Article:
Cherry Nut Mudslides (Half Batch)

I was excited about making the Cherry-Nut Mudslides from Food & Wine, but when I took a closer look at the recipe, I realized I’d be spending at least $20 on chocolate alone. If the cookies were for a special occasion, that would be been okay, but they’re not. They’re just for me and whoever happens to be around, so to cut costs I split the recipe in half and made a few minor changes.

The Mudslides were excellent and well-named. They have a scraggly shell, but are fudgy and delicious on the inside. I tested some of the dough with almonds and used hazelnuts for the rest. The almond chunks weren’t that great, but the hazelnuts were excellent, so stick with those. Walnuts or pecans might work as well, but I don’t recommend almonds here. Oh, and I left out the pistachios completely.

Mine came out a little thicker than Food & Wine’s. I think it’s because I baked them on an insulated cookie sheet, but am not sure. They were good that way.

This picture sort of hurts my eyes. I may change it.


Cherry-Nut Mudslides (Based on JT recipe in Food & Wine)

1/2 pound bittersweet chocolate, chopped
3 ounces unsweetened chocolate, chopped
1/3 cup all purpose flour, spooned & leveled (1 ½ oz)
1 1/4 teaspoons baking powder
1/2 teaspoon plus 1/8 teaspoon salt
3 tablespoons unsalted butter, at room temperature
1 cup plus 2 tablespoons granulated sugar
2 ½ large eggs (that’s 2 eggs, plus about 2 tablespoons beaten egg)
1 1/4 cup bittersweet chocolate chips or use a half pound chopped chocolate
3/4 cup roasted hazelnuts, chopped, skins removed
1/3 cup chopped dried cherries (more or less)

Preheat oven to 350 degrees F. Line a couple of cookie sheets with parchment paper.

In a metal bowl set over a pan of simmering water, melt the 1/2 pound of the bittersweet chocolate with all of the unsweetened chocolate. Let cool.

In a small bowl, stir together the flour, baking powder and salt.

Beat the butter with an electric mixer until creamy. Beat in the sugar until sandy. Beat in the eggs, then beat in the cooled melted chocolate. Add the flour mixture and stir with a wooden spoon until it is absorbed. Fold in the chocolate chips, nuts and dried cherries. Note: Make sure the dough is cool before you add the chocolate chips. It for some reason it’s too soft, let it stand for a few minutes or chill a bit.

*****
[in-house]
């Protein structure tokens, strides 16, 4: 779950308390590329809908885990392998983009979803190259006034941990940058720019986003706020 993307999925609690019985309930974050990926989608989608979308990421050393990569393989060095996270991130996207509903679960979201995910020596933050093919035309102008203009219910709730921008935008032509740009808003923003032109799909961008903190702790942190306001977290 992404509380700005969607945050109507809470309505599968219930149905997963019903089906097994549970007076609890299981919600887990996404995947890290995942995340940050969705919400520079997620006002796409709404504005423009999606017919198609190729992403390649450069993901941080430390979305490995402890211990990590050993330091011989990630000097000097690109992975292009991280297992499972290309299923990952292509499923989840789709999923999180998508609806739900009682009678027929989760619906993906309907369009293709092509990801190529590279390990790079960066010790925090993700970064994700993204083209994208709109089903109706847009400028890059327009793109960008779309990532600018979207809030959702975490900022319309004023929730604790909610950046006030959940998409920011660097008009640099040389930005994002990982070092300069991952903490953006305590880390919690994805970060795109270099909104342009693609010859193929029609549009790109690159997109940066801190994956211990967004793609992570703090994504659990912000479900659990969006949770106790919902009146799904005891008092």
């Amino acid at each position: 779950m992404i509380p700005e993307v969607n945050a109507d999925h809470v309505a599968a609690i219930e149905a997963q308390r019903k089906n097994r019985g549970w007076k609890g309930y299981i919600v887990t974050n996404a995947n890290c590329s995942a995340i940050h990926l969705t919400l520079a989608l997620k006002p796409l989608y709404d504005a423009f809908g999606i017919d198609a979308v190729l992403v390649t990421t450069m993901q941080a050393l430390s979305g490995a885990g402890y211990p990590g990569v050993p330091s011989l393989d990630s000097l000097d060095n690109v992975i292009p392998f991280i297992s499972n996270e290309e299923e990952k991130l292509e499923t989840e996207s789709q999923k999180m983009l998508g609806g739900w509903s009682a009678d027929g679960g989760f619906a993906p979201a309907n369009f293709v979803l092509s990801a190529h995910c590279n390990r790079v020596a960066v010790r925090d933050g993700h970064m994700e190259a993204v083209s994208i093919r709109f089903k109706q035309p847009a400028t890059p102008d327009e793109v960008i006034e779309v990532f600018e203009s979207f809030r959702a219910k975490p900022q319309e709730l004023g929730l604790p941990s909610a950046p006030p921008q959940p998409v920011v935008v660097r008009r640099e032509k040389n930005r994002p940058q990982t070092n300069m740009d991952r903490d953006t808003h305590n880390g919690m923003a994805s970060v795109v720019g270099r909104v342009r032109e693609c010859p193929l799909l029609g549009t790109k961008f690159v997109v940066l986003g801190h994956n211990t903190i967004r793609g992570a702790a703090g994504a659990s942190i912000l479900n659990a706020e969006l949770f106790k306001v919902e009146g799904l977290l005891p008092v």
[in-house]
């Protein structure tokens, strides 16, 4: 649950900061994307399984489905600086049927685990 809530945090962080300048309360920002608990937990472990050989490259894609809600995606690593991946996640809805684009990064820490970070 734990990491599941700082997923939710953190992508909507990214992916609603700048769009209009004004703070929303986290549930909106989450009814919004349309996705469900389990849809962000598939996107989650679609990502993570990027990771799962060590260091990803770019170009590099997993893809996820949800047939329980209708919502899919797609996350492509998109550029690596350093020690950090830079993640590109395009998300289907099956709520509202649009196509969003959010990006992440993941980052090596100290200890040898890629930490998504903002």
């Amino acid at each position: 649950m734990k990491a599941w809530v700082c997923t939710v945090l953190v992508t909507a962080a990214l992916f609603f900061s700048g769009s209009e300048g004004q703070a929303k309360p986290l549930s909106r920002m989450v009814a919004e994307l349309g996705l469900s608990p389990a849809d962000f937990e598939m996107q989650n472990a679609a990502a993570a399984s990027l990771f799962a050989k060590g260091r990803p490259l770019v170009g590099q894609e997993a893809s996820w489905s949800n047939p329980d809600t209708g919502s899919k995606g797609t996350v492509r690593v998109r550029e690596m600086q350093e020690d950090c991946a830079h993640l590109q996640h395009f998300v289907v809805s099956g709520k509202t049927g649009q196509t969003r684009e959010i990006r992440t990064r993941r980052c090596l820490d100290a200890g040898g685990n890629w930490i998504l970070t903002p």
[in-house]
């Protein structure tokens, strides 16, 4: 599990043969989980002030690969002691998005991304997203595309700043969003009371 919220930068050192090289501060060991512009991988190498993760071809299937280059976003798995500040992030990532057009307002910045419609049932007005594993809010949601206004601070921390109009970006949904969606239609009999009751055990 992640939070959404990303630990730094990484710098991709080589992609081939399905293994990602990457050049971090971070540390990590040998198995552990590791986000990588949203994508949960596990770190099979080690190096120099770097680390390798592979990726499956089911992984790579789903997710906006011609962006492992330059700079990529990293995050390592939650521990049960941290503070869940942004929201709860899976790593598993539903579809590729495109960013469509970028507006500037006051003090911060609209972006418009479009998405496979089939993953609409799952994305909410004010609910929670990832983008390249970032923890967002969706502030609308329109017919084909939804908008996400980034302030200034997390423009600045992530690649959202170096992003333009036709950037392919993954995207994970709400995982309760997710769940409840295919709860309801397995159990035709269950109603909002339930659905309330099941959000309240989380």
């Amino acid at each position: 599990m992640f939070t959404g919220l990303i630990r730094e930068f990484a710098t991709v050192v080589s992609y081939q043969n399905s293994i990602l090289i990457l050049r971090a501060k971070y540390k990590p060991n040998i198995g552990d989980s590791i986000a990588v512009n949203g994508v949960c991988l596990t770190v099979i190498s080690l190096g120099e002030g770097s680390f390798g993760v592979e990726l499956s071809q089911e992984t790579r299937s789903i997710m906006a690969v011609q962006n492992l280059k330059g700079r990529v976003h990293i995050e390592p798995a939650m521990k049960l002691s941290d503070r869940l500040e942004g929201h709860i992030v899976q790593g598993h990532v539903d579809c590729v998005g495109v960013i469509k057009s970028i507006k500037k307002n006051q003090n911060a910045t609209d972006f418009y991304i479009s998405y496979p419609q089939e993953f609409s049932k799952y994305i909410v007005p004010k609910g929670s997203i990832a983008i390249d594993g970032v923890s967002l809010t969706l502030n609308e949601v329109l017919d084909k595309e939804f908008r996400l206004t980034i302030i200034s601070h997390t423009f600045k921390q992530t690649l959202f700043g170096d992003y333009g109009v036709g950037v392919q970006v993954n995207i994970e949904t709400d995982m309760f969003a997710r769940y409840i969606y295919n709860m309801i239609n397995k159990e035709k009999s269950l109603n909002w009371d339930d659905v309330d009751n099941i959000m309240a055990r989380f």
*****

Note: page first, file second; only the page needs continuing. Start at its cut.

For each cookie, scoop up 2 tablespoons of dough and shape into balls. Place on parchment-lined baking sheets, spacing about 2 1/2 inches apart, Bake one sheet at a time for 15 minutes or just until the tops are lightly cracked; Transfer the sheets to racks to cool slightly, then transfer the cookies to a rack. Serve warm or at room temperature.

Yield – I got about 24 cookies, so I guess mine were a little bigger than F&W’s

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  1. says

    Incredible! So much chocolate and so little flour. I can see why these are expensive to make. But I definitely plan on making these during the holidays, they just look too good to pass up.

  2. melissa says

    I know — I saw the recipe before and balked at the 1 lb. of chocolate. I’m glad you made it and we could see how big they are and how many you were able to make with a half recipe!

  3. says

    i think the picture looks great! i’d eat them off notebook paper haha

    the pistachios would be delicious in there. i love those with dried cherries. and you’re right- this is one expensive cookie!!!

    have you ever seen the world’s most expensive sundae? i saw it on the news a few years ago and i really wanna try it!

  4. Jenn's Baking Chamber says

    Those look good! I love chocolate and cherry combination’s! I also can’t wait to try the other recipes that you posted from food and wine! they all looked so good.

  5. says

    I saw that recipe and thought the same thing about the amount of chocolate–holy jeez! I also saw a brownie recipe that may be in that same issue (or another of the jillion mags I have laying around) that called for a whole pound. It’s not necessarily the calories, it’s the cash. The cookies look great, and since they’re JT, I’m sure they are.

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